A Guide To Mau Forest
Mau Forest is the most complex forest reserves in the Rift Valley of Kenya, and is the largest indigenous montane forest in East Africa. The forest registers one of the highest rainfall rates in Kenya and thus the largest water catchment area, with many local rivers originating from it.
Mau Forest is the largest remaining indigenous forest in Kenya. It covers over 400,000 hectares and is the largest of the country’s five water towers as well as the largest closed-canopy forest ecosystem. The forest borders Kericho County to the West, Narok to the South, Nakuru to the North and Bomet to the South-West.
Mau Forest is divided into seven blocs comprising South-West Mau (Tinet), East Mau, Oldonyo Purro, Transmara, Maasai Mau, Western Mau and Southern Mau. The complex forms part of the upper water catchment area and it is the catchment source for Lake Victoria and the White Nile. It also has numerous rivers originating from it. These rivers support agriculture, hydro power, urban water supply, tourism and wildlife habitat throughout much of Kenya.
The forest is also home to rare indigenous trees such as cedar, African olive, bamboo, dombeya and shrubs. It also has exotic trees such as cypress, pine, grevillea robusta and eucalyptus which are regularly planted by the Kenya Forest Department mainly for commercial purposes. The complex also contains a good number of medicinal plants.
Mau Forest is also home to a diverse selection of wild animals although their numbers have greatly reduced due to human encroachment and deforestation. The original inhabitants of the forest, the Ogiek, who have lived there for hundreds of years – continue to call the complex their home. They are predominantly hunters and gatherers hence make their livelihood from the forest.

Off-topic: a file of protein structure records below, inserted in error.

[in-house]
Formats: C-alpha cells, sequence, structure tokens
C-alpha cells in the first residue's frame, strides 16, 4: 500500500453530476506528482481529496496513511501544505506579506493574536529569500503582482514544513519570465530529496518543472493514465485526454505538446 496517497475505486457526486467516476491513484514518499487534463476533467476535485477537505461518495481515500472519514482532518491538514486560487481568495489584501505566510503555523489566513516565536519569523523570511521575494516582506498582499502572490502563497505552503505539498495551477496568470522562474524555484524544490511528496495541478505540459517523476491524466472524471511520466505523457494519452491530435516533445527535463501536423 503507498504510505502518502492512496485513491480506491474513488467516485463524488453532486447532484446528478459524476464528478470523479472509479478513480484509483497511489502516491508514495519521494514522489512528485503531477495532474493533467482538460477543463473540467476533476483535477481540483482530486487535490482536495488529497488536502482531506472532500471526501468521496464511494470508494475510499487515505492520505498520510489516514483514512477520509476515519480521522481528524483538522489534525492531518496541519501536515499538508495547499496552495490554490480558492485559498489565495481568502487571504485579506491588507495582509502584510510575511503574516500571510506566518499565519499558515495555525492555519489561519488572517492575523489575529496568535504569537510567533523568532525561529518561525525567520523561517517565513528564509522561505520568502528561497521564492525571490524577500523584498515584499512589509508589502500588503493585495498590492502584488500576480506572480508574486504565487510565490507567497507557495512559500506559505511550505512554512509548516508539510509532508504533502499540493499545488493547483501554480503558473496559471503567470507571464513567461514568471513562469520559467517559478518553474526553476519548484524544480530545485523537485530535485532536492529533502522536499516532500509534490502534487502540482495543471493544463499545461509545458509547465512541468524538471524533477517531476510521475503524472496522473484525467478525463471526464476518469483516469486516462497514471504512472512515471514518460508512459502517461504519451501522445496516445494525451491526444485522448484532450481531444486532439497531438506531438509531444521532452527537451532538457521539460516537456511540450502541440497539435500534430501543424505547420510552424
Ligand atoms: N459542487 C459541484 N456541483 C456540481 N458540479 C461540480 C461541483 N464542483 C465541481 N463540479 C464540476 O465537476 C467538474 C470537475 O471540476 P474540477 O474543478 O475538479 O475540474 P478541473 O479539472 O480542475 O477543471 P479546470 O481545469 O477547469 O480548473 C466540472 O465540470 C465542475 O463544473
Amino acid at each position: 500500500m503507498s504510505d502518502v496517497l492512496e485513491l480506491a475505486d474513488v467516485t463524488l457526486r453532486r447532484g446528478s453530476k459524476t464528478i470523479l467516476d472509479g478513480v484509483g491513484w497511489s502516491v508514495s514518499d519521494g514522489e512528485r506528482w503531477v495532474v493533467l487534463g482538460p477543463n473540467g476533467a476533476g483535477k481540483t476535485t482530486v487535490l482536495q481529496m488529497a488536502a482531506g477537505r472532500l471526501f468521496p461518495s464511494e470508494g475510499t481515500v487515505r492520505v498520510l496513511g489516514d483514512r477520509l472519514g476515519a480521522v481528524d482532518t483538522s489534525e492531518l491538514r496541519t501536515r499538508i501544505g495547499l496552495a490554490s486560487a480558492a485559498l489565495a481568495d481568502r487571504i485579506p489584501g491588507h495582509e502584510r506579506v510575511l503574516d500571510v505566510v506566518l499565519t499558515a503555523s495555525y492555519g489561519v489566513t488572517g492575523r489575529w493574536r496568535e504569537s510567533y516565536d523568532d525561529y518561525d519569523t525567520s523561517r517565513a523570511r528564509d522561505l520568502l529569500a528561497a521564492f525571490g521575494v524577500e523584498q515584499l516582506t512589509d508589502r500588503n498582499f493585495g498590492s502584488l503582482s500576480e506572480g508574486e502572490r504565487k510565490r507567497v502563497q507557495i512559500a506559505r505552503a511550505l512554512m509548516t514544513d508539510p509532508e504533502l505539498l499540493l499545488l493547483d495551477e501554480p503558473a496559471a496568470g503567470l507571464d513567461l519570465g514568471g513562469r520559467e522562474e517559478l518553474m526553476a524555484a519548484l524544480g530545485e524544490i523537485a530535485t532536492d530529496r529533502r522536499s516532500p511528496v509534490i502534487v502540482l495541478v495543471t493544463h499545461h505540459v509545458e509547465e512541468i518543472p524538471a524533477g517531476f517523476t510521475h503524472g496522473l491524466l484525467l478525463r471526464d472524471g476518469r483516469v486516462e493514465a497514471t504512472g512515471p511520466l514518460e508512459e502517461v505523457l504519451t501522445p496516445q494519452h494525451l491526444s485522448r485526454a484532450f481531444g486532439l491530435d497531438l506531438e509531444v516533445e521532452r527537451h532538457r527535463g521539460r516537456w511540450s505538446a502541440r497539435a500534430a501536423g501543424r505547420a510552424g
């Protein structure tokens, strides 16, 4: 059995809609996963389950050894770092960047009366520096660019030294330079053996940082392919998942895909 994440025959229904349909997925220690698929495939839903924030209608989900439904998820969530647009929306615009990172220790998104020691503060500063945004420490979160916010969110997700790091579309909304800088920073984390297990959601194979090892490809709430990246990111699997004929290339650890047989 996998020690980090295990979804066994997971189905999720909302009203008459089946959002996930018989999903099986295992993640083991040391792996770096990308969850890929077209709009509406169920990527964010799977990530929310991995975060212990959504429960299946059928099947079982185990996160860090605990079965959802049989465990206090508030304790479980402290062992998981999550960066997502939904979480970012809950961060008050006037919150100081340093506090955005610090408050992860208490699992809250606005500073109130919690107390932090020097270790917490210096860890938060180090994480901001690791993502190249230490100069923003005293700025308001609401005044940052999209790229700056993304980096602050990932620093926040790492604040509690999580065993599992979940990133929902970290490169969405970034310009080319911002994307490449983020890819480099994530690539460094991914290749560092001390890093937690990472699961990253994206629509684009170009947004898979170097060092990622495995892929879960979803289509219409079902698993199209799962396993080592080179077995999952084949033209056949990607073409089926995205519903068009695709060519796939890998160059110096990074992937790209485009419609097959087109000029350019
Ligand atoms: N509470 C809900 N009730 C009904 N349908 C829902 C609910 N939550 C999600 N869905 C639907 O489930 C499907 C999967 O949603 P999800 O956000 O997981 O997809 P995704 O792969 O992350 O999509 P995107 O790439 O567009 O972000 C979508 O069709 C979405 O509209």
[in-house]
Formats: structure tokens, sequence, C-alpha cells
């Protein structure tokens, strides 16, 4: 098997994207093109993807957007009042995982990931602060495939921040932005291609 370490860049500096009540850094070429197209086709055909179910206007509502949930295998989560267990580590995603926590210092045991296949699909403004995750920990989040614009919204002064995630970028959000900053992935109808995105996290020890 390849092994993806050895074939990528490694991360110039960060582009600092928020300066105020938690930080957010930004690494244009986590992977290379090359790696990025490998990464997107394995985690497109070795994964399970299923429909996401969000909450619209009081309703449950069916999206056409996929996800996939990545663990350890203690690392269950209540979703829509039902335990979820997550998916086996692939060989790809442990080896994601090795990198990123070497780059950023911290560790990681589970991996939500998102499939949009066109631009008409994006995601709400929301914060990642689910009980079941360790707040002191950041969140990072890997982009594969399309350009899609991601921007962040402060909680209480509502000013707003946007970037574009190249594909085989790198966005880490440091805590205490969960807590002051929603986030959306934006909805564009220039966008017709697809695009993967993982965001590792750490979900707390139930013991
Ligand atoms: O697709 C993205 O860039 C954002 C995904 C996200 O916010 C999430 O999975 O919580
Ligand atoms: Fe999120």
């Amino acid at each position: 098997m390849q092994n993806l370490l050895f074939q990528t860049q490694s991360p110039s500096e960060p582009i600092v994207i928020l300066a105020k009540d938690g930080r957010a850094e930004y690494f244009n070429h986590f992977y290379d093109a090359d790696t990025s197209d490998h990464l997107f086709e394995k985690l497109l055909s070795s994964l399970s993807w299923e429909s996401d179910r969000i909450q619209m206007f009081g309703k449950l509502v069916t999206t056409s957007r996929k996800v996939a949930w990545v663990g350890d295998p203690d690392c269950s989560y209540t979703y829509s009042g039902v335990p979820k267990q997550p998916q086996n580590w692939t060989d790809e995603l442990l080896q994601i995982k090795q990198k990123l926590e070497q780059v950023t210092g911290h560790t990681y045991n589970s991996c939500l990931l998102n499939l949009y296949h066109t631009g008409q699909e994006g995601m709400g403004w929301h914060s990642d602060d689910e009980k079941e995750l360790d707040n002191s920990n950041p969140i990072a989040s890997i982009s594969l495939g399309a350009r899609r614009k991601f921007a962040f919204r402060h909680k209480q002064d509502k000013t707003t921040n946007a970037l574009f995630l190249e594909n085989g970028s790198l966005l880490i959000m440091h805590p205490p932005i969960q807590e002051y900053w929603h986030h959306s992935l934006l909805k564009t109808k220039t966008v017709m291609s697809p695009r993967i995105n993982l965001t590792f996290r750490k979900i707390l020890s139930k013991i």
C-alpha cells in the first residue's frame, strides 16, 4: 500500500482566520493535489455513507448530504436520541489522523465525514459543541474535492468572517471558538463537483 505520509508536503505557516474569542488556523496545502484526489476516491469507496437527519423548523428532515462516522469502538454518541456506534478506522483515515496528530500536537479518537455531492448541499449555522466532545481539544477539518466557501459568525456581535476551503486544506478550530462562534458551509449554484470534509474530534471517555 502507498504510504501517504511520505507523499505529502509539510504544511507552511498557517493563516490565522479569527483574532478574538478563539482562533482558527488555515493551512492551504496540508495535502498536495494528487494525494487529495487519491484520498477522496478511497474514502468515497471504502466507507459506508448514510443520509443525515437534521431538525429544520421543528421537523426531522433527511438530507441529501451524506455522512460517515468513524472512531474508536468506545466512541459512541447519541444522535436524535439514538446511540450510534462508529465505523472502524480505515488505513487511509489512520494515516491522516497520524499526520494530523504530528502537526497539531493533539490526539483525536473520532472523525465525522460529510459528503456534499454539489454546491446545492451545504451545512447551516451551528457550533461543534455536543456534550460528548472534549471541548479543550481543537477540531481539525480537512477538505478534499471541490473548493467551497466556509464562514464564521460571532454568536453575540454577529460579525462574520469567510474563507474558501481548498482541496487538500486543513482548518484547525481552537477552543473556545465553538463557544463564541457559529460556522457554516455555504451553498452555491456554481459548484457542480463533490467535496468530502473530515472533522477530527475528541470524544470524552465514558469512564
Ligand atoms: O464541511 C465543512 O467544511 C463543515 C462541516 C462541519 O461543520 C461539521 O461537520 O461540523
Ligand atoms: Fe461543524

Fewer trees mean less water.
The Mau Forest Complex acts as a natural water tower for Kenya, storing water during the rainy season and releasing it during the dry season. Approximately 10 million people—not to mention countless wildlife species—depend on the rivers fed by the forest complex. But, human activity, including agriculture, logging, and settlements, has reduced the Mau Forest to a quarter of what it once was, disrupting the forest’s role in storing and distributing water to outlying areas.
Fewer trees can also lead to flooding.
Forest cover allows the land underneath to steadily store and then release water slowly. Though when an area has been deforested, rainwater tends to flow more quickly into rivers, increasing the likelihood of flash floods. Rainwater that deluges an area can also lead to top soil erosion and soil nutrient depletion.
Mau Forest Contacts
Attraction Type: Scenery & Landscapes, Wildlife
Category: Forest, Lake or River, Birding Site
Region: South Rift
City / Town: Elburgon
Road / Street: Elburgon
Telephone: 259 20 239 6440
259 715 735555
Entrance Fee: Yes